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Trump’s Dutch ambassador apologizes for anti-Muslim remarks

 

Trump’s Dutch ambassador apologizes for anti-Muslim remarks
Trump’s Dutch ambassador apologizes for anti-Muslim remarks

He did what his boss would never do.

Peter Hoekstra, President Trump's beleaguered ambassador to the Netherlands, apologized on Friday for making baseless claims about there being "no-go zones" in Europe because of Muslim immigrants.

"Looking back, I am shocked I said that," Hoekstra, a former Republican congressman from Michigan, told Dutch newspaper De Telegraaf during an interview in The Hague. "It was a wrong statement. It was wrong."

Hoekstra's tenure as ambassador got off to a rocky start earlier this week, as he quickly learned that local journalists would not let him get away with the Islamophobic comments he made during a 2015 conference about terrorism in Europe.

"Chaos in the Netherlands. There are cars being burned. There are politicians that are being burned," Hoekstra said at the time. "With the influx of the Islamic community — and yes, there are no-go zones in the Netherlands. All right? There are no-go zones in France."

During his official first day as ambassador Wednesday, Hoekstra clashed with reporters who demanded that he clarify the remarks.

"If you're truly an honest and wise man, could you please take back the remark about burned politicians or name the politician that was burned in the Netherlands?" a journalist asked.

Hoekstra kept mum.

"This is the Netherlands, you have to answer questions," a reporter fired, as a stone-faced Hoekstra refrained from answering questions.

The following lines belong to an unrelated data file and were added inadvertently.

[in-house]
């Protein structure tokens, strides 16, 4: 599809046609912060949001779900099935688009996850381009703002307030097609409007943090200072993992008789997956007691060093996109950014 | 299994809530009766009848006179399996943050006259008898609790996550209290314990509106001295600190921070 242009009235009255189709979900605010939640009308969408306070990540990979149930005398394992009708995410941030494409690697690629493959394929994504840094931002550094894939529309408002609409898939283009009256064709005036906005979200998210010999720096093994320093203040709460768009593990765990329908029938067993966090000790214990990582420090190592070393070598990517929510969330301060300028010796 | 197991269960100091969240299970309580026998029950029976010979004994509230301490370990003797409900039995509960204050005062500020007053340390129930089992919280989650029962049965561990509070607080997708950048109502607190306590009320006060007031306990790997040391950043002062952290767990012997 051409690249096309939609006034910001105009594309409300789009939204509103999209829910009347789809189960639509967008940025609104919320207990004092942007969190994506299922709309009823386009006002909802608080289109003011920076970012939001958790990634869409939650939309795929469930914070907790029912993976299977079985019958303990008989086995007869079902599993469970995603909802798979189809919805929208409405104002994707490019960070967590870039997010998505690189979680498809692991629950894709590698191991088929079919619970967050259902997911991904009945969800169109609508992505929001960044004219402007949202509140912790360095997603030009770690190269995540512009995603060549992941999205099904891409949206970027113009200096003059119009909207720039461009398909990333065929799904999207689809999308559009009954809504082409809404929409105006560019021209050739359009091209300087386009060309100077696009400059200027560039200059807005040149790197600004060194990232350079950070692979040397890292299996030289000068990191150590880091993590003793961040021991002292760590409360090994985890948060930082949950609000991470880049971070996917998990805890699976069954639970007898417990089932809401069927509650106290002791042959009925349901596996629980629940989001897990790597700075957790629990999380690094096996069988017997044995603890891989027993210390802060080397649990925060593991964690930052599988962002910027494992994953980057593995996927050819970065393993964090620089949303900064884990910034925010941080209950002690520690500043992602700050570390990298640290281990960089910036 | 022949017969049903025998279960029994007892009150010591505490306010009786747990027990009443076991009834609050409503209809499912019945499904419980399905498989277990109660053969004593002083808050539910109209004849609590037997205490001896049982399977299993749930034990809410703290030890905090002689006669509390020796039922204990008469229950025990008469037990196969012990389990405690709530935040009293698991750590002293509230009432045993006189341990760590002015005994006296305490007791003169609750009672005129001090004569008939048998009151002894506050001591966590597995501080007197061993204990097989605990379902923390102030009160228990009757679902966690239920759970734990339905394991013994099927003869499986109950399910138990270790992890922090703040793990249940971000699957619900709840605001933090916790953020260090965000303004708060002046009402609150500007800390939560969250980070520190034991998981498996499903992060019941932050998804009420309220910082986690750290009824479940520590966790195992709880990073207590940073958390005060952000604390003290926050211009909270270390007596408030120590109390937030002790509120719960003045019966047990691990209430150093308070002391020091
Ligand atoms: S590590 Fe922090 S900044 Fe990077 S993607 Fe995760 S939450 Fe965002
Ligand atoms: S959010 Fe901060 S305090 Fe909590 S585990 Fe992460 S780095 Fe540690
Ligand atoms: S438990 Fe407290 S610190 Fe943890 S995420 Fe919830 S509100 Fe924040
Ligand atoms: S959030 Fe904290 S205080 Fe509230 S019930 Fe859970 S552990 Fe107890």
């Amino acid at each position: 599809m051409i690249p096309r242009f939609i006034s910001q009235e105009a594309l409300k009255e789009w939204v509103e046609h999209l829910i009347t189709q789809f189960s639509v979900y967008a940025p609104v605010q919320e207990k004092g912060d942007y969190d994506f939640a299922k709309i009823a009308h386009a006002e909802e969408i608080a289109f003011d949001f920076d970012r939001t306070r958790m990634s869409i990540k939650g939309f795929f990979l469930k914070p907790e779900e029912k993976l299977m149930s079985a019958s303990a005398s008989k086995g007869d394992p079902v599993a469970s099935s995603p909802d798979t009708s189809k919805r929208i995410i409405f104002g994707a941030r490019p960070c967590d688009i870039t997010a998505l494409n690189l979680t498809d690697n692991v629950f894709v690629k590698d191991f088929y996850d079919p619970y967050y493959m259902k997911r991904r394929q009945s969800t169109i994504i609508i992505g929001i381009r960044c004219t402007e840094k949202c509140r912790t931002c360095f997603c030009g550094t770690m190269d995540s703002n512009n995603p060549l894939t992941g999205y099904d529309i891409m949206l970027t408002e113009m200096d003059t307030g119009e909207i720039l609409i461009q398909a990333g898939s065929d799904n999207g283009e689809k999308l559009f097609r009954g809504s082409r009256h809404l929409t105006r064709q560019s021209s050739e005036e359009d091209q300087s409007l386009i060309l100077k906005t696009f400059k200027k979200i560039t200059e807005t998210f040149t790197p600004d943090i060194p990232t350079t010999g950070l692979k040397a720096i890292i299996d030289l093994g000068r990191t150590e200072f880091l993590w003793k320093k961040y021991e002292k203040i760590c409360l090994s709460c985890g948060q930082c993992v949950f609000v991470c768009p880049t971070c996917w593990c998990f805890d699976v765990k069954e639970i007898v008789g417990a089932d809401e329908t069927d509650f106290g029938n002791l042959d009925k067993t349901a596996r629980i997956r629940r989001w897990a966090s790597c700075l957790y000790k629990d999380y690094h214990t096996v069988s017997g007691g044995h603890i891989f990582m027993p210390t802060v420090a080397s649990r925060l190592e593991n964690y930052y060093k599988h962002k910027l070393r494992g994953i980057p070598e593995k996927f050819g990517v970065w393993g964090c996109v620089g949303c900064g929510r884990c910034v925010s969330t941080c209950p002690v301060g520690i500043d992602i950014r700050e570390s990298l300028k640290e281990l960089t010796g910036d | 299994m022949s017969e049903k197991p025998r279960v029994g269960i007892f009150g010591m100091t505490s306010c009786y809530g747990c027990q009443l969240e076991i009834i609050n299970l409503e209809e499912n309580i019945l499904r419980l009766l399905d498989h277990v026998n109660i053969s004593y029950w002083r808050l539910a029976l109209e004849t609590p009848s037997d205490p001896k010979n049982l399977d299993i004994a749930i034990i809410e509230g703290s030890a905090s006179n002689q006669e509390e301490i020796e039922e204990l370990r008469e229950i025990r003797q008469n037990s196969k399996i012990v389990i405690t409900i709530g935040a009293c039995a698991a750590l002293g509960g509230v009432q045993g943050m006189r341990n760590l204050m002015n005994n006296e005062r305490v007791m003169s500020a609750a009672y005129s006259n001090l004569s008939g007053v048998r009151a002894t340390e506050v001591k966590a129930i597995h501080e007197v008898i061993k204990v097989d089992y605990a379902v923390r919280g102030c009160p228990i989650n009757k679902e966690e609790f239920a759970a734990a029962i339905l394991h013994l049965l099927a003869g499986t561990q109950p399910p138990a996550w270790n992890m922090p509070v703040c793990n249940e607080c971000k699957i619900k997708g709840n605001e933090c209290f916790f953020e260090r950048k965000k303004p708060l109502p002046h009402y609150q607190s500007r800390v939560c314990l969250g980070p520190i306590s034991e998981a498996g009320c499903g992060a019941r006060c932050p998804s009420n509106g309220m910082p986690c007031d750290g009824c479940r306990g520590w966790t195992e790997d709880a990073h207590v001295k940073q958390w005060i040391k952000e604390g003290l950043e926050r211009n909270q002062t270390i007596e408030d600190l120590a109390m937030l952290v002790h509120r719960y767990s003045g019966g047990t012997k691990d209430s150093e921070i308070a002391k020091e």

On Friday, Hoekstra said that he "mixed up countries."

"I was wrong," he told De Telegraaf. "I can't recall how that could happen. I know: I was wrong."

Hoekstra is an ex-Republican congressman from Michigan.

(Carlos Osorio/AP)

But Hoekstra still wouldn't clarify which country he was referring to.

It was not clear if Hoekstra's apology was meant to cover other instances in which he has made similar claims about "no-go zones" in Europe — a dubious conspiracy theory often trumpeted by right-wing media outlets. In addition to his conference comments, Hoekstra once inaccurately speculated that some 15% of the world's Muslims are radical militants.

After his combative back-and-forth with reporters, the U.S. State Department issued a statement rebuking Hoekstra's "no-go zones" remarks, calling them "mistakes."

While Hoekstra apologized in The Hague, President Trump came out swinging against damning reports that he used the word "shithole" during a heated Oval Office meeting about Caribbean and African immigrants.

"Never said anything derogatory," Trump tweeted, adding that his alleged immigrant attack was "made up by Dems."

But some members of Trump's own party refuted his denial.

GOP Sen. Tim Scott said his fellow South Carolina Sen. Lindsay Graham, who attended the Oval Office sit-down, confirmed to him that reports about Trump's immigrant bashing were "basically accurate."

Jeff Flake, Republican of Arizona, had harsher words for Trump.

"The words used by the President, as related to me directly following the meeting by those in attendance, were not 'tough,' they were abhorrent and repulsive," Flake tweeted.

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